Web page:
Drugs of dubious origin are sold like hot cakes to tourists on the streets of Bangkok.
The bottles with the label of the most popular ED drugs are part of the wide range of stalls selling souvenirs of Bangkok located within walking distance of some of the sex bazaars.
One of the prints typical of Thailand’s capital is the chaos which thrives on its narrow sidewalks why the hot tourist makes his way with difficulty through an amalgam of smells and lots of jobs, including some that dispense nonprescription boxes logo known drugs like Viagra, Prozac or Valium.
Of course you do not need a prescription for these medicines of dubious origin, although if necessary expertise to price haggling, and above all, enough foolishness to swallow when one of those pills.
But the fact that the posts remain in place day after day, is a sign that the business is run by the tourist.
With his smile rehearsed these vendors call the male tourist stalls offering pills that will ensure relief and the elixir of a “great night”.
I apparently sarcastically, but in Thailand, one of the top destinations on the world circuit in sex tourism, prostitution is prohibited in theory and practice and laws to criminalize the sale of dildos or anything of sexual comfort.
Any “red light district” of Bangkok is full of these little places where, in addition to cases like that of the famous Viagra, abound also others that are traced to the drug Cialis, Levita or Kamagra known vasodilator which allow activation of the organs male sex.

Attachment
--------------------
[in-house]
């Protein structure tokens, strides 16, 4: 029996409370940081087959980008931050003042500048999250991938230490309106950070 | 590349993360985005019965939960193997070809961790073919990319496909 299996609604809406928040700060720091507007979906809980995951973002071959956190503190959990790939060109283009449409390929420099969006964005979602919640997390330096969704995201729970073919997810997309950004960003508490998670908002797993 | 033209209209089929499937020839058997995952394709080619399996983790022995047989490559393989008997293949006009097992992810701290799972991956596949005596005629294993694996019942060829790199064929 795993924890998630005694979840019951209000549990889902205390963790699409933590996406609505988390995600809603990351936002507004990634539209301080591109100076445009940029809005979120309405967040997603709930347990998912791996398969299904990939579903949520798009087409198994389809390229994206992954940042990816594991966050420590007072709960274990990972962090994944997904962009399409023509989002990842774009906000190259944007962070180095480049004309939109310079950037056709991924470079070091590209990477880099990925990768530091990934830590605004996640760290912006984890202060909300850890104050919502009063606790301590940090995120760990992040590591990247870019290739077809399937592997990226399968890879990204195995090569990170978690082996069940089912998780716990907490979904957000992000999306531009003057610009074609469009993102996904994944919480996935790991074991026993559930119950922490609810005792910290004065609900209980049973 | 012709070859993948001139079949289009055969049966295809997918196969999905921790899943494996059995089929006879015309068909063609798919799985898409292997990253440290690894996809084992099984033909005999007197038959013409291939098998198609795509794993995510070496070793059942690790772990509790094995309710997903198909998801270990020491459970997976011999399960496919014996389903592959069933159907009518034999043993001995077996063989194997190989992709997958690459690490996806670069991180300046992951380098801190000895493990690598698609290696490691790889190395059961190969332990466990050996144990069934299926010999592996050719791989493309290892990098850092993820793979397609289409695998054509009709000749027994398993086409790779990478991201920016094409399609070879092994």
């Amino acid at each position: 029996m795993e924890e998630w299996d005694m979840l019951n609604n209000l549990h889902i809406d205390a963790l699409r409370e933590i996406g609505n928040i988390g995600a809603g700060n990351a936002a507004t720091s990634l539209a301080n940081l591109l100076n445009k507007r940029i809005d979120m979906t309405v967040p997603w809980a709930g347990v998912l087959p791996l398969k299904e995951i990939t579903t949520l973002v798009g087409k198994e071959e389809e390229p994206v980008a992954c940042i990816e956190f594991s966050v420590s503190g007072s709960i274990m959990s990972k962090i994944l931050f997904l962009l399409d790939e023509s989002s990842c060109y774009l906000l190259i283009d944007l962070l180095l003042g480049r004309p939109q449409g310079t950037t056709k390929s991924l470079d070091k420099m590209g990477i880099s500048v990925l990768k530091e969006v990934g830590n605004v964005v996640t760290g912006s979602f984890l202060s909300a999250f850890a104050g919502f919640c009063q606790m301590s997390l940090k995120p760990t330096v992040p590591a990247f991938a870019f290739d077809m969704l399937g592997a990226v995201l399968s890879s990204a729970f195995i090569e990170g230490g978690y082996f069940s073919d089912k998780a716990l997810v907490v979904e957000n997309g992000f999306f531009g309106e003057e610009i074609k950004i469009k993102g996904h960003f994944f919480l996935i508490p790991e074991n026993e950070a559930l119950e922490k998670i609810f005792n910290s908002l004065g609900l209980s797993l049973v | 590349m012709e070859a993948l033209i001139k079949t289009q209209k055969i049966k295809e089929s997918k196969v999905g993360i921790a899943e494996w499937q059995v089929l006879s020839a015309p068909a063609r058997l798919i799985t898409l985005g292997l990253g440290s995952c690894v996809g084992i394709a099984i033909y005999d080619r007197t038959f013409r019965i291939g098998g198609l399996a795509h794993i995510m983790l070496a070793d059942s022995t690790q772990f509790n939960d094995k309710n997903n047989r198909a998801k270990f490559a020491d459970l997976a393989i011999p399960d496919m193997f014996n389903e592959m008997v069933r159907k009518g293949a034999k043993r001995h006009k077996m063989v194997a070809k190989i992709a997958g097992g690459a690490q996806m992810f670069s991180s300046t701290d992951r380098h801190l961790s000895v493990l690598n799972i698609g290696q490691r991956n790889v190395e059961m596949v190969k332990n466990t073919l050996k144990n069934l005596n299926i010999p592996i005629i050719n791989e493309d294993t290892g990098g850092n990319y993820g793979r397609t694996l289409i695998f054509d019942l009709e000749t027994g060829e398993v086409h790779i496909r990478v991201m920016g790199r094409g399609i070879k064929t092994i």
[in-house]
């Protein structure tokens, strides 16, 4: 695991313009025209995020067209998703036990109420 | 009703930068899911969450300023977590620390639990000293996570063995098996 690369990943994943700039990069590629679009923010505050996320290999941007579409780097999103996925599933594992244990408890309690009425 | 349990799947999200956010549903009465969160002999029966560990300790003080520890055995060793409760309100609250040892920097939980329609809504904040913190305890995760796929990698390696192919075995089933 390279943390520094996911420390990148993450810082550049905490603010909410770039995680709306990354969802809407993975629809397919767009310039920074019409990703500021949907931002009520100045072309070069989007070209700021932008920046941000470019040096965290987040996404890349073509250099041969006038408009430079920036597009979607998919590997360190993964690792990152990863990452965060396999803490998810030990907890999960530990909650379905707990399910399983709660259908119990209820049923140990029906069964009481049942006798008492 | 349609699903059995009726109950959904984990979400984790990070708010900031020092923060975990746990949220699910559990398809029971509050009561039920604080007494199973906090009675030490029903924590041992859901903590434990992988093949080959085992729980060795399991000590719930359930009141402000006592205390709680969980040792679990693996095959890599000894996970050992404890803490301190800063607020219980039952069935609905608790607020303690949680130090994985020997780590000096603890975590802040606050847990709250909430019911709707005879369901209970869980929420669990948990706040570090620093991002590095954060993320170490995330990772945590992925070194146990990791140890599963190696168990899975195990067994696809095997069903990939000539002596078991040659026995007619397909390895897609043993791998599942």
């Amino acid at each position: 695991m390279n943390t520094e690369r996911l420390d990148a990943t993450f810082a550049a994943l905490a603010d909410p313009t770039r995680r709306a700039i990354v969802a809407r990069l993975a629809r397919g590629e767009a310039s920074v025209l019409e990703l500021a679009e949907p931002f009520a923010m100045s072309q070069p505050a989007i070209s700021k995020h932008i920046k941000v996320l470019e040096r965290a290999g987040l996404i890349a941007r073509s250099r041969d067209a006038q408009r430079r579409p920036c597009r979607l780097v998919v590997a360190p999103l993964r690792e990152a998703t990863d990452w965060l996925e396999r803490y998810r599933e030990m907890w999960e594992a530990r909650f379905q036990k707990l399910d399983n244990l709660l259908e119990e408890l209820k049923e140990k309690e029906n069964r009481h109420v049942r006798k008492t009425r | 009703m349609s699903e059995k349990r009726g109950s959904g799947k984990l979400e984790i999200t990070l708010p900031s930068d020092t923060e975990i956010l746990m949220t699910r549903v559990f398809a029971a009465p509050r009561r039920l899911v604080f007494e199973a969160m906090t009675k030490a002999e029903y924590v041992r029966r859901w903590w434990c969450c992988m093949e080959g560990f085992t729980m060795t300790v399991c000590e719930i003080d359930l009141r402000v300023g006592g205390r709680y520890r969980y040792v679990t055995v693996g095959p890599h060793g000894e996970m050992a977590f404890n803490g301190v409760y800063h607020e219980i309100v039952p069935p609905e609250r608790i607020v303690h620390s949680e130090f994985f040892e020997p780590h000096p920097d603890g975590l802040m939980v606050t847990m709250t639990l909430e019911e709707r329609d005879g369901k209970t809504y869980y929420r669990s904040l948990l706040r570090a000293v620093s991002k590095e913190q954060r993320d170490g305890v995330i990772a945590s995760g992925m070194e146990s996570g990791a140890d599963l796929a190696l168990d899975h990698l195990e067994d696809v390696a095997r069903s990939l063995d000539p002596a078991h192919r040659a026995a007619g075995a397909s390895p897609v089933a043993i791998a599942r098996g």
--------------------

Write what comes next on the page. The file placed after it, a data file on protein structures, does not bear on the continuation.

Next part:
Shopkeepers, buddies in the business, you have brands that sell products without being bothered by the police apparently are entirely “original” and to maintain “them applied” with a more than satisfactory.
The sincere sympathy of sellers becomes sour when he smells that escapes a potential client and make a fuss when they are curious about your camera to photograph their posts for the betray that pass daily by thousands of people.
Besides popular sexual enhancers, in some of these stalls also sold other drugs whose effects assumptions have proven addictive and can cause withdrawal symptoms to their consumers.
Apothecary of conventional pharmacy situated near a row of stalls, explains that all these products labeled as drugs that can be bought on the street are “false” because the law states that only can be purchased with a prescription and warns that consumption is hazardous to health.
Thailand has become one of the largest producers of fake drugs for sexual disorders, of which most are sent halfway around the world through illegal means and advertised on the Internet.
“People do not go to pharmacies to buy these drugs because of embarrassment,” said Clemence Gautier, attorney at Tilleke & Guibbins based in Bangkok.
As an estimate of the World Health Organization (WHO), up to 50% of drugs sold in illegal websites are fake.
In the best cases, the purchased product contains nothing but there fakes may include toxic and cause serious complications user.
These drugs, which in most countries only prescription medicines, are in high demand in those with a significant sex industry.